The American Enterprise Institute has published a very successful propaganda piece opposing Michael Pollan that is being widely circulated on the web. But it's not a real argument: it's denialism. Luigi over at Agricultural Biodiversity Weblog noted the black and white framing: that's a good guideline for spotting the propagandistic nature of the article.
As propaganda, you can't trust any provided numbers or anecdotes: the turkey drowning story is an urban myth. His calculations on the amount of table scraps needed for fertilizer make all sorts of ridiculous, inefficient assumptions.
And of course, the techniques that he endorses such as no-till were developed precisely to deal with "agri-intellectual" complaints against loss of topsoil to erosion. And they were developed by "agri-intellectual" researchers at public universities. And it took a whole lot of convincing to get farmers to begin using them.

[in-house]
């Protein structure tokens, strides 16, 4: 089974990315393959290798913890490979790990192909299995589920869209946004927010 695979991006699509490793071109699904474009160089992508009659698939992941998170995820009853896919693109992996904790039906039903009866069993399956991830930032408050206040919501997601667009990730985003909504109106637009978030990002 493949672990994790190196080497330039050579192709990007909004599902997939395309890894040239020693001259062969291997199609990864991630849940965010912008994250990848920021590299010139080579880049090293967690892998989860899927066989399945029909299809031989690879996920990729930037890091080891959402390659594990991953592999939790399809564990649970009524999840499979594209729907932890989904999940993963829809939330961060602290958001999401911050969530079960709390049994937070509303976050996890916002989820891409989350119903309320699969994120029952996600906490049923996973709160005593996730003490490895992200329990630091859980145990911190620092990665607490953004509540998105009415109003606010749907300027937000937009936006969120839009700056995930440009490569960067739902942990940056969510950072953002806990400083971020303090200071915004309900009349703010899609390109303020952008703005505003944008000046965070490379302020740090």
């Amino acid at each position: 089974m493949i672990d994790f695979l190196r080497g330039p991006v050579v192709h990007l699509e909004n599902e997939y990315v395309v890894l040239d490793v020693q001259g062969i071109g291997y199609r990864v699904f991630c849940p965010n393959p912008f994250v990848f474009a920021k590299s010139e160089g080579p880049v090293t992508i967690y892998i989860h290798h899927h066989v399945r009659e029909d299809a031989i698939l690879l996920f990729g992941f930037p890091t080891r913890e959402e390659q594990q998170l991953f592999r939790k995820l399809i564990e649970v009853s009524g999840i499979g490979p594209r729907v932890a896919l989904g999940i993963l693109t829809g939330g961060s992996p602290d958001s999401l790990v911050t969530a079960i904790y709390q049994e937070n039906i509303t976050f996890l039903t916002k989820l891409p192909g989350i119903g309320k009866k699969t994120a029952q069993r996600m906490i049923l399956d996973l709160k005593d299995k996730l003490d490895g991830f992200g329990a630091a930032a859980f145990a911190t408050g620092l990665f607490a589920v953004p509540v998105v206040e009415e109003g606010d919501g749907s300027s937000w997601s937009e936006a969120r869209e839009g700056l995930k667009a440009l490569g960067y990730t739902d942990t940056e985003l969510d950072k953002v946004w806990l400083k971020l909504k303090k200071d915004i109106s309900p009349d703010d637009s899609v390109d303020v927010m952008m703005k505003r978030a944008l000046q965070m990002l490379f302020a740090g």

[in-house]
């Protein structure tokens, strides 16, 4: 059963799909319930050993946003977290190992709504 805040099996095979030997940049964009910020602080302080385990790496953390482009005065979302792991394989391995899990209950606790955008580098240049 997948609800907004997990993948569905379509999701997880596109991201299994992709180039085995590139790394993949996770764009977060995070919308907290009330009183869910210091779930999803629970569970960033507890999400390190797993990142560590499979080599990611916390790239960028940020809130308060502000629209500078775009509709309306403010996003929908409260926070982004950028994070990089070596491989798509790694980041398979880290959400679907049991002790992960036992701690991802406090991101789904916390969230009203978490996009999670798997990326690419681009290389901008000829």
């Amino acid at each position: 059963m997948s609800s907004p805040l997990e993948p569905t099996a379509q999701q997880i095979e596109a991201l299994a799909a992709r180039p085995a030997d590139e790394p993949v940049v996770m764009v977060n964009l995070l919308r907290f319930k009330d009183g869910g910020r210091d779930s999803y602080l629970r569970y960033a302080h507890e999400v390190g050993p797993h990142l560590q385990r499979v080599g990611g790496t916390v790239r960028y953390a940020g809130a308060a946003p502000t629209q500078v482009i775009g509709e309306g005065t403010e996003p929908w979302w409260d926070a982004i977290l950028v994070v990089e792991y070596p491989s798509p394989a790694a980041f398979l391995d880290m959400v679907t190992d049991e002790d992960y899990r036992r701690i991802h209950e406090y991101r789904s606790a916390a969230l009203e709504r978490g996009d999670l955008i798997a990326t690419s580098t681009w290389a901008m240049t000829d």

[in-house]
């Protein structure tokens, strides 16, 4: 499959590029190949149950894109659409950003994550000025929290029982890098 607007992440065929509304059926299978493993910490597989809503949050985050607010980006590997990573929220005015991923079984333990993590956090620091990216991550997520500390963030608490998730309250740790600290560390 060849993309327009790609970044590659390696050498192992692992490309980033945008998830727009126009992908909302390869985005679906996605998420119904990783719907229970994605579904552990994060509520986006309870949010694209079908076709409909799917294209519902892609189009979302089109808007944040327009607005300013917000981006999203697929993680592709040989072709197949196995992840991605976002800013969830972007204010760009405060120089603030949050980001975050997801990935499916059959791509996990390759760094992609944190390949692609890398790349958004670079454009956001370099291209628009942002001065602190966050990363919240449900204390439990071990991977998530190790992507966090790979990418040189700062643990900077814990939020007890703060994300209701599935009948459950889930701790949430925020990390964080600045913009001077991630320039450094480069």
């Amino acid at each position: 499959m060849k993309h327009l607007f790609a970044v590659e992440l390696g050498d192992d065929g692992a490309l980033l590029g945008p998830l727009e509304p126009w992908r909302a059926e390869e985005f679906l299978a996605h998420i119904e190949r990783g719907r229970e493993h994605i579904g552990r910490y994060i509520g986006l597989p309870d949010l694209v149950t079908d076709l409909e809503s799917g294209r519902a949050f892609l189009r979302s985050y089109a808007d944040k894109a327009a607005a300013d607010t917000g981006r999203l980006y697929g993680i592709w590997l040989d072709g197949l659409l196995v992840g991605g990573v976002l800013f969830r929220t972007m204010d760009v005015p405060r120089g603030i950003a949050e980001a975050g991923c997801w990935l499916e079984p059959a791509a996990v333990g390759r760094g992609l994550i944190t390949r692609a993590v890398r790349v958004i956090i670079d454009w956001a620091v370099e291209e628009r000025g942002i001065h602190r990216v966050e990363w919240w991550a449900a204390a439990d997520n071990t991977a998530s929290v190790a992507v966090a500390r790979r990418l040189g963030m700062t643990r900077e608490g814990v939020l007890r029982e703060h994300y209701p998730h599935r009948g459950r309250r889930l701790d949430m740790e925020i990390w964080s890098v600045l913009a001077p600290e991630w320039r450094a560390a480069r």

50 years ago, Hurst would have written a screed against "agri-intellectual" concerns about topsoil loss. He wouldn't have had the vision to dream that solutions could be found, so he would deny the problem, ridicule the identifiers of the problem, and claim it couldn't be solved anyhow. Hurst has that same lack of vision for these newer concerns.
The American Enterprise Institute is a propaganda organ for conservative corporate capitalism. They don't really care about Pollan's book: all they care about is that they can present another
denialist club for bashing liberals and progressives who criticize capitalists for trampling over our health, environment, politics, and culture.
There's a good criticism at The Big Money.